The Constitutional Potential Of European Court Of Human Rights

The Constitutional Potential Of European Court Of Human Rights

Volume 5 Issue 2 ()

The European Court of Human Rights (ECtHR) is widely recognized as having the features of what can effectively be called a constitutional court. But what is the proper definition of a constitution and in what way can the ECtHR be properly considered a “constitutional court”? Constitutions are considered by citizens and jurists alike to be the most profound expressions of national commitment, but to what extent does the ECtHR operate constitutionally vis-a-vis the States within its jurisdiction? This paper attempts to briefly answer these questions and elaborate upon the implications of having the constitutional atmosphere of the EU interpreted and influenced by the ECtHR. This paper also deals with the EU’s constitutional structure as States interact and submit to the constitution-like machinations of the ECtHR. The paper proceeds to investigate the ECtHR as a constitutional apparatus and examine the unique challenges to the idea of a “constitutional court”. It concludes with case studies from the United States and Scotland and finally questions what could be done to further understand the constitutional nature of the ECtHR.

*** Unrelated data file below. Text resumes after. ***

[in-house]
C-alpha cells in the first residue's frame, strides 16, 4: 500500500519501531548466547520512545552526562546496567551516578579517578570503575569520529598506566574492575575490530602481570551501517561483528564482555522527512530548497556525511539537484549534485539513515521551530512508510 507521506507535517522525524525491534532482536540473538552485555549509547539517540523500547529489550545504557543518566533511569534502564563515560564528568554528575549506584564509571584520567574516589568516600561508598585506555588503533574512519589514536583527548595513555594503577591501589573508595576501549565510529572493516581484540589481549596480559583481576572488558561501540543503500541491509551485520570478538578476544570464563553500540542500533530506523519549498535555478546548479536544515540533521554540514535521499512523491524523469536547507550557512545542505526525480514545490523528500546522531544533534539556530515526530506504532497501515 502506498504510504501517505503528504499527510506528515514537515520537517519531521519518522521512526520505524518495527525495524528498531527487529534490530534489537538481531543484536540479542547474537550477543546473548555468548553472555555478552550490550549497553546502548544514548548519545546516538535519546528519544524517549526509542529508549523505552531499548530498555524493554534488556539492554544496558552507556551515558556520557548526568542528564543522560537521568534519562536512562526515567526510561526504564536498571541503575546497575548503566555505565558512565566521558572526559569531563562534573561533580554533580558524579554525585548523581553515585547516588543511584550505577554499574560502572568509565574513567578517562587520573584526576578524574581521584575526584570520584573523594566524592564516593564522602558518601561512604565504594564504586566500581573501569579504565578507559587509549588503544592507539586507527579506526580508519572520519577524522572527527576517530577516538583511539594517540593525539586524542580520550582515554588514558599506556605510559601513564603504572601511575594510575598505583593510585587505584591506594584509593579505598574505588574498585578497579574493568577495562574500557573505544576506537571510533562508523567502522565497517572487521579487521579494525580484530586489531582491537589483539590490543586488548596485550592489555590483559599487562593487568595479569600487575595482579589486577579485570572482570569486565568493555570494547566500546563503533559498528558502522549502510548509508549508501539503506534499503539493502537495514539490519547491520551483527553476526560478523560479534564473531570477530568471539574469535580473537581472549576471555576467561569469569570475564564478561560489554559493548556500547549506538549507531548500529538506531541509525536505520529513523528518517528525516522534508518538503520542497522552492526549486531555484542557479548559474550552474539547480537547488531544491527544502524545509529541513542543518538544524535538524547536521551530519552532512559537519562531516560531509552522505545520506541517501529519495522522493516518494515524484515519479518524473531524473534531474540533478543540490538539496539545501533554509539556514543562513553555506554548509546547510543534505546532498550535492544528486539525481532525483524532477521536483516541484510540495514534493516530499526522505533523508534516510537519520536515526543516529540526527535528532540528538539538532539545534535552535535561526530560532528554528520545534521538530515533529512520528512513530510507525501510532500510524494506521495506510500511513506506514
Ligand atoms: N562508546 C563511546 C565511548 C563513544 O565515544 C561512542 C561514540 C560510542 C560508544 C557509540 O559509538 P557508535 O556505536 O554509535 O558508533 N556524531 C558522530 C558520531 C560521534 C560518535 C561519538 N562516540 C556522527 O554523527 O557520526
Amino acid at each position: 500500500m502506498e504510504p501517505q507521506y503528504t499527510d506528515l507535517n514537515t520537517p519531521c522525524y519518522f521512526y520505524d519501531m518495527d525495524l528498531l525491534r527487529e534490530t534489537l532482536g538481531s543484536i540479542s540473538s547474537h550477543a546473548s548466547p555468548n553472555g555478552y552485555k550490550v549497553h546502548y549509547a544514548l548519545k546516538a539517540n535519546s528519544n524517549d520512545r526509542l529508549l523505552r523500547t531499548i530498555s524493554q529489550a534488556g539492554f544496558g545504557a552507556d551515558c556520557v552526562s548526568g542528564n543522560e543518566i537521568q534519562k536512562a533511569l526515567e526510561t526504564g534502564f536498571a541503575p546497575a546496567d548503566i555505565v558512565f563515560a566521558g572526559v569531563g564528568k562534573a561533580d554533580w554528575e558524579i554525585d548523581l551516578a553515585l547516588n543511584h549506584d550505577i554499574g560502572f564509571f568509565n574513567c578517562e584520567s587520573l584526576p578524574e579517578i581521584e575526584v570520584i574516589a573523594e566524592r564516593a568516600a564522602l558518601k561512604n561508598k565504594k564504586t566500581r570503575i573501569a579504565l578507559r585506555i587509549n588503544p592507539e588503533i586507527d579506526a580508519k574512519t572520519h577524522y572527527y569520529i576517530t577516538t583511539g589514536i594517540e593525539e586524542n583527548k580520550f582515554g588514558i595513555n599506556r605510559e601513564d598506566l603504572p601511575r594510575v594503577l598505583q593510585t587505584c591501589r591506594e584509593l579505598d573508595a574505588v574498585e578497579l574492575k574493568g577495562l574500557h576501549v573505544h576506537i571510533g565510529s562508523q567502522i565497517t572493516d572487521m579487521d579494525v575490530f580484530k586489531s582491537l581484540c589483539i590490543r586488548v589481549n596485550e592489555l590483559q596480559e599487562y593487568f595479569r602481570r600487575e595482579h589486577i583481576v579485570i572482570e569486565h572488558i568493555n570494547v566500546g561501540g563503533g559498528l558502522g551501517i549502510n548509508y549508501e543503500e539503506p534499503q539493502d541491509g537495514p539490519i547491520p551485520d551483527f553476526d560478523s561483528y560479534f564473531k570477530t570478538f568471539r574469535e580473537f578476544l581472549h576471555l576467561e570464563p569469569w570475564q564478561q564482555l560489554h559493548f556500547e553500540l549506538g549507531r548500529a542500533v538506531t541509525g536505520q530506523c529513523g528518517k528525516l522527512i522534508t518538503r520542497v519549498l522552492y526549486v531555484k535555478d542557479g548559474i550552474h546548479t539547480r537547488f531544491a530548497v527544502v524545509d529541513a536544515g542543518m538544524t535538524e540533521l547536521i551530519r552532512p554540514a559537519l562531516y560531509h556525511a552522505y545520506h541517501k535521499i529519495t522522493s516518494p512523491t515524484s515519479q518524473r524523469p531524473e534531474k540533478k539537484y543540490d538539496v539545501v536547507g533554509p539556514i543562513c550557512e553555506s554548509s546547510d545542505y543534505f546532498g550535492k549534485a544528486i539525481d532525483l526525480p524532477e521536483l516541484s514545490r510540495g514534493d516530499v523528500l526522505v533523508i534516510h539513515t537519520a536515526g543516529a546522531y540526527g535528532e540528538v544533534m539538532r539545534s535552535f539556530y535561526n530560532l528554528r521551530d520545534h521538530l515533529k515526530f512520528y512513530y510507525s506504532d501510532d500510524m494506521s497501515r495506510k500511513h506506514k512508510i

Cite as: Scott James Meyer, The Constitutional Potential Of European Court Of Human Rights, 5 NUJS L. Rev. 207 (2012)